Complainant’s allegations to support Respondent’s lack of rights or legitimate interests in the disputed domain name are outlined above in Section 5A, and the Panel finds that Complainant has made a prima facie showing that Respondent lacks rights or legitimate interests in the disputed domain name.
Respondent seeks to establish rights or legitimate interests in the disputed domain name by arguing that it undertook registration of the letter combination “snncf” as abbreviation for “Steinkamp Nationales Netzwerk für Computer Freaks”, with “Steinkamp” reflecting the surname of its CEO. Respondent indicates that it subsequently abandoned this particular potential project. Beyond mere assertion, Respondent has presented no concrete evidence of its purported project. Mere assertion, particularly taking into account the inherently implausible character of Respondent’s asserted proposal, is insufficient to establish “demonstrable preparations” to use the disputed domain name in connection with a bona fide offering of goods or services (see, e.g., Helen Fielding v. Anthony Corbert aka Anthony Corbett, WIPO Case No. D2000-1000).
Respondent’s use of the disputed domain name to direct Internet users to a link farm parking page and a set of links to vendors of footwear, fashion accessories and clothing, does not establish rights or legitimate interests in the disputed domain name. Such uses are not non-commercial, and they do not represent fair use of Complainant’s trademark. Respondent is using Complainant’s trademark to confusingly misdirect Internet users for Respondent’s commercial benefit.
Respondent has not rebutted Complainant’s prima facie showing that it lacks rights or legitimate interests in the disputed domain name.
The Panel determines that Complainant has established that Respondent lacks rights or legitimate interests in the disputed domain name.
C. Registered and Used in Bad Faith
In order to prevail under the Policy, Complainant must demonstrate that each of the disputed domain names “has been registered and is being used in bad faith” (Policy, paragraph 4(a)(iii)). Paragraph 4(b) of the Policy states that “for the purposes of Paragraph 4(a)(iii), the following circumstances, in particular but without limitation, if found by the Panel to be present, shall be evidence of the registration and use of a domain name in bad faith.” Among those circumstances are: “by using the domain name, [the respondent has] intentionally attempted to attract, for commercial gain, Internet users to [the respondent’s] web site or other on-line location, by creating a likelihood of confusion with the complainant’s mark as to the source, sponsorship, affiliation, or endorsement of [the respondent’s] web site or location or of a product or service on [the respondent’s] web site or location.”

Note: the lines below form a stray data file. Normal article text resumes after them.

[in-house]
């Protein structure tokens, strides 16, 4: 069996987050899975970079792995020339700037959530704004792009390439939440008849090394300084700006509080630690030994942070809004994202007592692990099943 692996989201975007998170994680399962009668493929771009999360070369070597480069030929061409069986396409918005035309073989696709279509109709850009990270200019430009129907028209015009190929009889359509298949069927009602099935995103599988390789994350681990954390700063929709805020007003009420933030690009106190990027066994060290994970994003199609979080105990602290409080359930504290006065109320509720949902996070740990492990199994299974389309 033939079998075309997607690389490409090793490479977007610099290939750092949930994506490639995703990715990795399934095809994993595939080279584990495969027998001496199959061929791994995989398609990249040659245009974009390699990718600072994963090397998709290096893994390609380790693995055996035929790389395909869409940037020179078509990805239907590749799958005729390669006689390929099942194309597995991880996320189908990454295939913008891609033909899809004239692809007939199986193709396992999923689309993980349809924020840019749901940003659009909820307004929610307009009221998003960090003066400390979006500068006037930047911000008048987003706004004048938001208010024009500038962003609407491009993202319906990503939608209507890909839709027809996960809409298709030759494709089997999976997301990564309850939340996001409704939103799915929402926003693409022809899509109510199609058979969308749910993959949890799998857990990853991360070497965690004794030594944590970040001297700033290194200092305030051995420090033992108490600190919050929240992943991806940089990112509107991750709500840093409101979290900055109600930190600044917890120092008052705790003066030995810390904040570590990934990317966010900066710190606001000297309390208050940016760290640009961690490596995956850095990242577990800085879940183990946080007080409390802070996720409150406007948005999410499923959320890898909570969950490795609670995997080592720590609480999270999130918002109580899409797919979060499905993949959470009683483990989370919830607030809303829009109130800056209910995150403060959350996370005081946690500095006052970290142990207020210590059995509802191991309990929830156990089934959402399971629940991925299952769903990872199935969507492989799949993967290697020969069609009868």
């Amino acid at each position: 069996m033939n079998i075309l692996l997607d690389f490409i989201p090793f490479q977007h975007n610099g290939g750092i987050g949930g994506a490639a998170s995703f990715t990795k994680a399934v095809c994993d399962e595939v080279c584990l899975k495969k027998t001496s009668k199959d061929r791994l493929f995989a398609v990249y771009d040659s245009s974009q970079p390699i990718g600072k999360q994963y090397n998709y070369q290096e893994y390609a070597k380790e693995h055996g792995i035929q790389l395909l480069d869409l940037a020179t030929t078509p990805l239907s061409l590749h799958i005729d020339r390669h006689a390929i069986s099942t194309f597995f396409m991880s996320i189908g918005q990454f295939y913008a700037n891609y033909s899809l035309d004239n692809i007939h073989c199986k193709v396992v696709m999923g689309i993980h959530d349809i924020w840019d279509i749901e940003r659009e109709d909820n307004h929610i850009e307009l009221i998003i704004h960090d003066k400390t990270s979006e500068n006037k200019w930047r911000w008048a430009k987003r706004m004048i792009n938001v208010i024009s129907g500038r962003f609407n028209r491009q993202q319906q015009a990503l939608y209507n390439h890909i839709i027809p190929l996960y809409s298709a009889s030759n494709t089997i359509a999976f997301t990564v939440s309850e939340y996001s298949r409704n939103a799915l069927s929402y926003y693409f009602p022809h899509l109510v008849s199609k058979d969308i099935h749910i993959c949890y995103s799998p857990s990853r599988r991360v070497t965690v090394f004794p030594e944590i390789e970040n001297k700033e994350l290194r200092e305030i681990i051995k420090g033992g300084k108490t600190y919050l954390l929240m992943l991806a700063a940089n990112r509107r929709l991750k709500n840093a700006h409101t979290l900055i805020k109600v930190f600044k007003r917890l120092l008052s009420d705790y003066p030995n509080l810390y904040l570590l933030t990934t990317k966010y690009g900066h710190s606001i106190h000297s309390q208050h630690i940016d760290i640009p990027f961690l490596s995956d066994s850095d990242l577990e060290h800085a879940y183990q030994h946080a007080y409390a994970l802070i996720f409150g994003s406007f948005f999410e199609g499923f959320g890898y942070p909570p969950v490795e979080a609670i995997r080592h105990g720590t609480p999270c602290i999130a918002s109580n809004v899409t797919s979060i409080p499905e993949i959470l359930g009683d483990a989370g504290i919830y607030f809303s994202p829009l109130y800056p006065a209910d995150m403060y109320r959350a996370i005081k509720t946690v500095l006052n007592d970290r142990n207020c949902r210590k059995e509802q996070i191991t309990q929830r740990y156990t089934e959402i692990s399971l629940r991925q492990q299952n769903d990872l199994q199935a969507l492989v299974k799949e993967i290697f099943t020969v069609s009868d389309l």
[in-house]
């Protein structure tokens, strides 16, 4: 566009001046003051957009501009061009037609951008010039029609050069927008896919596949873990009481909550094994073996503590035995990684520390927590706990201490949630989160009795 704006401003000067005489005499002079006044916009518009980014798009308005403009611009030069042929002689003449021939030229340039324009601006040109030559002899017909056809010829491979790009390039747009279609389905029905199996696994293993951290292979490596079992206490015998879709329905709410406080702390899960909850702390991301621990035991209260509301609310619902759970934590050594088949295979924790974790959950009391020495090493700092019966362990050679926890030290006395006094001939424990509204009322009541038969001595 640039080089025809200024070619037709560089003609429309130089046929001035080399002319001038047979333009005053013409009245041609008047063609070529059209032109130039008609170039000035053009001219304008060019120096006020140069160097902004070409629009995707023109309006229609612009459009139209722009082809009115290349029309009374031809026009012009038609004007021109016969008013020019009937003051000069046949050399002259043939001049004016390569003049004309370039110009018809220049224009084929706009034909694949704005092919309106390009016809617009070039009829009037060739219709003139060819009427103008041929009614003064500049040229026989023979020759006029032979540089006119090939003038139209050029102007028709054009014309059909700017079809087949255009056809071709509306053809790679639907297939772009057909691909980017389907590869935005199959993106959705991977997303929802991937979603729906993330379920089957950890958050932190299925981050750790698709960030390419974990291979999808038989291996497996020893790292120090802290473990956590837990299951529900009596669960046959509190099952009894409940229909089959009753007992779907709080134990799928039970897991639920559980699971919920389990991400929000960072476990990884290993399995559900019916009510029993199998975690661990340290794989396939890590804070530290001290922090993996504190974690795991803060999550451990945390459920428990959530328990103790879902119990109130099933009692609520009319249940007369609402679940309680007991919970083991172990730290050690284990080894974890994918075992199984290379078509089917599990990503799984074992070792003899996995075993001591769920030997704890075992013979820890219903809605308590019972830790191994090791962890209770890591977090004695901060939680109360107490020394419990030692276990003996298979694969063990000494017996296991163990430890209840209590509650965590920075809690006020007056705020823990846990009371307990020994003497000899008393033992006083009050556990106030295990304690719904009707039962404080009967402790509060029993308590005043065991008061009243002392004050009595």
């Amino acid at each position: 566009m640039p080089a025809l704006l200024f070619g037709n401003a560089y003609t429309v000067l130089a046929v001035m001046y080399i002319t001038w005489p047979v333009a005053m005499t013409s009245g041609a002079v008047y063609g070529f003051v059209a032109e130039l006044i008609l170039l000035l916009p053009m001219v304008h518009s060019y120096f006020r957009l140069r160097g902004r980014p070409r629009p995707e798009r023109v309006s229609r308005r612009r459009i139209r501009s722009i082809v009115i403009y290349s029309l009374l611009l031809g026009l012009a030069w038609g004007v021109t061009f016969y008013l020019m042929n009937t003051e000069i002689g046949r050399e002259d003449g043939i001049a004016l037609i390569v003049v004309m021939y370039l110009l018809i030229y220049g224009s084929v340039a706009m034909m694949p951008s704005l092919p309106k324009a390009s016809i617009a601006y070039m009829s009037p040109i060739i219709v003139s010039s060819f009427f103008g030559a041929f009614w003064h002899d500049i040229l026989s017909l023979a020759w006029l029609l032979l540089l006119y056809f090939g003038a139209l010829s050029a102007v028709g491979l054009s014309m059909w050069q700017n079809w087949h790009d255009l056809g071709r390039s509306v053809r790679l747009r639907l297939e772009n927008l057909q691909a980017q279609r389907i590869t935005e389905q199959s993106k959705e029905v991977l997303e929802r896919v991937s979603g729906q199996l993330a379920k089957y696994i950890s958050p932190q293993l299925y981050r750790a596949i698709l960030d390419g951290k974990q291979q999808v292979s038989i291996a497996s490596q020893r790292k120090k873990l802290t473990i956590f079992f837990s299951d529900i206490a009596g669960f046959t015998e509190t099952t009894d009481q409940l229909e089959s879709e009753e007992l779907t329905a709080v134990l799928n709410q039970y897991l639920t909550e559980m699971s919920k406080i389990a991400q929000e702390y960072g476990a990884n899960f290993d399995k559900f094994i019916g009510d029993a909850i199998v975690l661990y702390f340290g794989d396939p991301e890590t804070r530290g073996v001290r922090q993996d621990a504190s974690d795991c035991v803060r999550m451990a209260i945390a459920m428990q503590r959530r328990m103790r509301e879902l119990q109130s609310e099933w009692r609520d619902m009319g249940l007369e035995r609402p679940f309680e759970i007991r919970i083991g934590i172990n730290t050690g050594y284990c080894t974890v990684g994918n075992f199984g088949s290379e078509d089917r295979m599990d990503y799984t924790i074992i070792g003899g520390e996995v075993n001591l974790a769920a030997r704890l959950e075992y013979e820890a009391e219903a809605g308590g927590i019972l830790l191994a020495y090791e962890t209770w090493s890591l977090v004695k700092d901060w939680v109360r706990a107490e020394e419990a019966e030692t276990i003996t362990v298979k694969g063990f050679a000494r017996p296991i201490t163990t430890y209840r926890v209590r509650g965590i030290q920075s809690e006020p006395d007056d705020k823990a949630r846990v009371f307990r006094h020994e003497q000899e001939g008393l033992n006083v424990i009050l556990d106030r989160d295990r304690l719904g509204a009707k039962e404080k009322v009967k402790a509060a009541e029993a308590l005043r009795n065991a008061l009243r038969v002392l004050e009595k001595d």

Respondent has registered the disputed domain name employing a letter combination very close to that of Complainant’s distinctive trademark. The Panel presumes that Respondent as an enterprise doing business in Germany knew of Complainant’s trademark as Complainant’s SNCF trains are commonly seen at German railway stations,2 and Complainant maintains a substantial presence under the SNFC trademark on the Internet, including with a German country code variant, i.e. <sncf.de>, that redirects to Complainant’s principal website (German language version). Respondent registered the disputed domain name in the expectation that Internet users would mis-type Complainant’s trademark in their browser address lines and be inadvertently redirected to Respondent’s website identified by that name (i.e. typosquatting). Respondent presumably earns revenue from the promotional links on its website. Respondent registered and is using the disputed domain name for commercial gain to intentionally attracting Internet users to its website by creating confusion regarding Complainant as the source, sponsor, affiliate or endorser of Respondent’s website. Such registration and use demonstrates bad faith within the meaning of paragraph 4(b)(iv) of the Policy.
The Panel determines that Respondent registered and is using the disputed domain name in bad faith.
For the foregoing reasons, in accordance with paragraphs 4(i) of the Policy and 15 of the Rules, the Panel orders that the disputed domain name <snncf.com> be transferred to the Complainant.
Frederick M. Abbott
Date: May 31, 2014
1 In the present context, the addition of the gTLD “.com” in the disputed domain name is not relevant for purposes of assessment of confusing similarity.
2 The Panel takes administrative notice of this fact of its own knowledge.